Published on January 17, 2012
Posted in: Blog
7.6 Restrictions on Arbitrarily Refusing Renewal
Some jurisdictions have included a right to renew in their franchise legislation. Absent such legislation, and where no renewal provision is explicitly included in the franchise agreement, the franchisee’s rights would expire at the end of the agreed term with little or no compensation to the franchisee who developed the business at the location. Conversely, the franchisor could appropriate the location and goodwill through the award of another franchise or operation of a corporate site. Despite this inequity, the majority of jurisdictions have left renewal to the discretion of the parties. This is due, in part, to the ongoing struggle between, on the one hand, proponents of freedom of contract who view franchise agreements as commercial contracts, and on the other hand, advocates of franchisee protection who view franchise agreements as contracts of adhesion. The reality, however, is that franchise agreements are rarely freely negotiated and therefore some jurisdictions have found the need for statutory intervention to protect franchisees from renewal provisions drafted in the franchisor’s favour.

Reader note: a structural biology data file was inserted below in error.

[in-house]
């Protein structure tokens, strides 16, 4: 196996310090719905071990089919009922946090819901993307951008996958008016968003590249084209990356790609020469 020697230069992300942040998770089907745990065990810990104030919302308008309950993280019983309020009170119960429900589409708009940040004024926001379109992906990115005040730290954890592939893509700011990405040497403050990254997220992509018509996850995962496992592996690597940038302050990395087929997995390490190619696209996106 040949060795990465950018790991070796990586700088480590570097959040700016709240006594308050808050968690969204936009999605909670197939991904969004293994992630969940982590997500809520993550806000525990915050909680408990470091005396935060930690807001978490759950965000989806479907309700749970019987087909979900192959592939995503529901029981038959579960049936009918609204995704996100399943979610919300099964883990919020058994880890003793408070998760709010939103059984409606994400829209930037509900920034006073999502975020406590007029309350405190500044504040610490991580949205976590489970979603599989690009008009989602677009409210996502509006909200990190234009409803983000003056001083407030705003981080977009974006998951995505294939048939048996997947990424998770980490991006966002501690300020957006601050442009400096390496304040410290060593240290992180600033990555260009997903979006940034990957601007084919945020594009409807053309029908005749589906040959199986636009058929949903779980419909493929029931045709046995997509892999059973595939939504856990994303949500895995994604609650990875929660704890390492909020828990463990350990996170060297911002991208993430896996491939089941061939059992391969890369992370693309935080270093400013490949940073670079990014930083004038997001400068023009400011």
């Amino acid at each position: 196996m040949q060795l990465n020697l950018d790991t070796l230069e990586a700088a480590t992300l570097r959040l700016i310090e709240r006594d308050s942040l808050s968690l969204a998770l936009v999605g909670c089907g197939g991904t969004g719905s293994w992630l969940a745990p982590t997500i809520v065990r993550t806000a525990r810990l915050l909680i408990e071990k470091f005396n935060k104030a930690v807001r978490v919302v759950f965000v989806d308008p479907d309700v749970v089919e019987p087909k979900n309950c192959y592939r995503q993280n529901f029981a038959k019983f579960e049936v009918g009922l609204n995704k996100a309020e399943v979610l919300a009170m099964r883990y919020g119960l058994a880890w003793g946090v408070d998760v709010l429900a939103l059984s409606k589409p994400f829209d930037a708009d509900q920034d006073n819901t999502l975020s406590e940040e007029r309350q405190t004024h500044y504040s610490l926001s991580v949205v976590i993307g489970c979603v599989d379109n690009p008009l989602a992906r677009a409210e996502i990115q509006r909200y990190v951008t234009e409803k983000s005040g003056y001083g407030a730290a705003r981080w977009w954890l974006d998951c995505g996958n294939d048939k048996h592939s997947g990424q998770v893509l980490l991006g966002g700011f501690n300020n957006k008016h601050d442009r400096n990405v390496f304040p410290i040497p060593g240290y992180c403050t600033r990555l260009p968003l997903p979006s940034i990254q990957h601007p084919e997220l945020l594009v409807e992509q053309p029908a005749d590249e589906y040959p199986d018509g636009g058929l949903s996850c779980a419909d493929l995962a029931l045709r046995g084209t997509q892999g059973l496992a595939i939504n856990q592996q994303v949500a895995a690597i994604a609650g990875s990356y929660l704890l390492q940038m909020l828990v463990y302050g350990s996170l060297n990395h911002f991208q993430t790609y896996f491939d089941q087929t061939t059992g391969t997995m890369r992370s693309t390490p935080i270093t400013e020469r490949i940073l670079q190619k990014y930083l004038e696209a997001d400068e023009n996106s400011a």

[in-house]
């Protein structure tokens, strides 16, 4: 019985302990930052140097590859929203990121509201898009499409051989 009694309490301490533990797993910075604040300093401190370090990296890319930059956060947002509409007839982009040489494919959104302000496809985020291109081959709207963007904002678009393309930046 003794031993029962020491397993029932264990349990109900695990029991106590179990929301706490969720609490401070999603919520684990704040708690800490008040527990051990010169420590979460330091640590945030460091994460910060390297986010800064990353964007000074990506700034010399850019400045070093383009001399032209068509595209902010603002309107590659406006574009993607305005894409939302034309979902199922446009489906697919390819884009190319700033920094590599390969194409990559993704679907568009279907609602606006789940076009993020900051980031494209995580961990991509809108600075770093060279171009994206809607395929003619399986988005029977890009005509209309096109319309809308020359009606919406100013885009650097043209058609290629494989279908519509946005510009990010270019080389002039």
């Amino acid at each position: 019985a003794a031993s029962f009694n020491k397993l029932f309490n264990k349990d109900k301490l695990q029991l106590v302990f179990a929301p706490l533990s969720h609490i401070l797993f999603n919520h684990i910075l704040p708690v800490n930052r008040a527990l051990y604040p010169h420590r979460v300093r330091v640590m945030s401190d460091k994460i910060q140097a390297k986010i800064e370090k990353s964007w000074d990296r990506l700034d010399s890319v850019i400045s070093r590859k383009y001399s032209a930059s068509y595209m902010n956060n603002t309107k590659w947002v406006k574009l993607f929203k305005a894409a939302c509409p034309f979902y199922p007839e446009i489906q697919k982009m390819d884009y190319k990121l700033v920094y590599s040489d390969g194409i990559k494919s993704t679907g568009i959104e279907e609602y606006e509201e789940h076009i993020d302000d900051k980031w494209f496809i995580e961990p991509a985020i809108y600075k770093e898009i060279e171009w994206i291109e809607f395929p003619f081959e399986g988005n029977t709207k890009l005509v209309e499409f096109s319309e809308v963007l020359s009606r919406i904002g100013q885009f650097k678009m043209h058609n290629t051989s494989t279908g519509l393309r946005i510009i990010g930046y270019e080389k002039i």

In the United States, for example, Delaware, Hawaii, Iowa, New Jersey, Rhode Island, and Wisconsin have relationship laws requiring good cause for non-renewal. In Mississippi, Washington, and Missouri the franchisor must provide the franchisee with notice ranging from 180 days to one year. Illinois, Michigan, and Washington have what are called forced renewal rights requiring a franchisor to renew the franchise agreement or repurchase the franchise. For example, in Illinois a franchisor must renew a franchise agreement or repurchase the franchise where a non-compete covenant exists. Malaysia takes a similar approach requiring a franchisor to compensate its franchisee by repurchase or some other means where renewal is refused. Both the Russian and Lithuanian approach to renewal is also somewhat interesting. For instance, in both these countries there is an automatic right of renewal if the franchisee has not been in breach of the franchise agreement and the renewal takes place on the same terms as the original agreement. The franchisor, however, can choose not to renew provided it abstains from opening a franchise in the same territory in the next three years, or, where it wishes to open a franchise in the same territory, it first offers that option to the original franchisee on the same terms as the original agreement. In Canada, while there are no explicit renewal laws, under the duty of good faith and fair dealing, if the franchisor-franchisee have a history of renewal it may prevent the franchisor from refusing a subsequent renewal.
7.7 Restrictions on Transfer and Assignment